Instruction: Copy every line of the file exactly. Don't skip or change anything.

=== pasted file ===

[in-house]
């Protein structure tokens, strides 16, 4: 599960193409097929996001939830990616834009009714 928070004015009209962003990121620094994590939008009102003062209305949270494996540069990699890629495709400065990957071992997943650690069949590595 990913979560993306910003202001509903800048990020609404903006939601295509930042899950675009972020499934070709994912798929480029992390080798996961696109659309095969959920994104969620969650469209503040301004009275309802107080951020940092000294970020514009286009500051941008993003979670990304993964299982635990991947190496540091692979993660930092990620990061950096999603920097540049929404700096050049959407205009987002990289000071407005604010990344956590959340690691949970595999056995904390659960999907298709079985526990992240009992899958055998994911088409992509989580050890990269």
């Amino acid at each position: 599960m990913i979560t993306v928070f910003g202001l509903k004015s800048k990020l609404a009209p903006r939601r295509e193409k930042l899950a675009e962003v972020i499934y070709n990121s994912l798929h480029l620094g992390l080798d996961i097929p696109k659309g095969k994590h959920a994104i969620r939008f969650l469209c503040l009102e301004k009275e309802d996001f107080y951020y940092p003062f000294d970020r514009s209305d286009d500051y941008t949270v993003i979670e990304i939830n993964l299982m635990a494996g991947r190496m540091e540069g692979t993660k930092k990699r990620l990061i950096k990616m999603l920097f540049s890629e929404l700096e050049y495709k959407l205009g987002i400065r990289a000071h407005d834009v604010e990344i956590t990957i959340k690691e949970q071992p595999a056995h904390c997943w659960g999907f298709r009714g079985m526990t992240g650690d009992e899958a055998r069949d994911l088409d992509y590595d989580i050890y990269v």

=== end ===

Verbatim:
[in-house]
């Protein structure tokens, strides 16, 4: 599960193409097929996001939830990616834009009714 928070004015009209962003990121620094994590939008009102003062209305949270494996540069990699890629495709400065990957071992997943650690069949590595 990913979560993306910003202001509903800048990020609404903006939601295509930042899950675009972020499934070709994912798929480029992390080798996961696109659309095969959920994104969620969650469209503040301004009275309802107080951020940092000294970020514009286009500051941008993003979670990304993964299982635990991947190496540091692979993660930092990620990061950096999603920097540049929404700096050049959407205009987002990289000071407005604010990344956590959340690691949970595999056995904390659960999907298709079985526990992240009992899958055998994911088409992509989580050890990269």
């Amino acid at each position: 599960m990913i979560t993306v928070f910003g202001l509903k004015s800048k990020l609404a009209p903006r939601r295509e193409k930042l899950a675009e962003v972020i499934y070709n990121s994912l798929h480029l620094g992390l080798d996961i097929p696109k659309g095969k994590h959920a994104i969620r939008f969650l469209c503040l009102e301004k009275e309802d996001f107080y951020y940092p003062f000294d970020r514009s209305d286009d500051y941008t949270v993003i979670e990304i939830n993964l299982m635990a494996g991947r190496m540091e540069g692979t993660k930092k990699r990620l990061i950096k990616m999603l920097f540049s890629e929404l700096e050049y495709k959407l205009g987002i400065r990289a000071h407005d834009v604010e990344i956590t990957i959340k690691e949970q071992p595999a056995h904390c997943w659960g999907f298709r009714g079985m526990t992240g650690d009992e899958a055998r069949d994911l088409d992509y590595d989580i050890y990269v």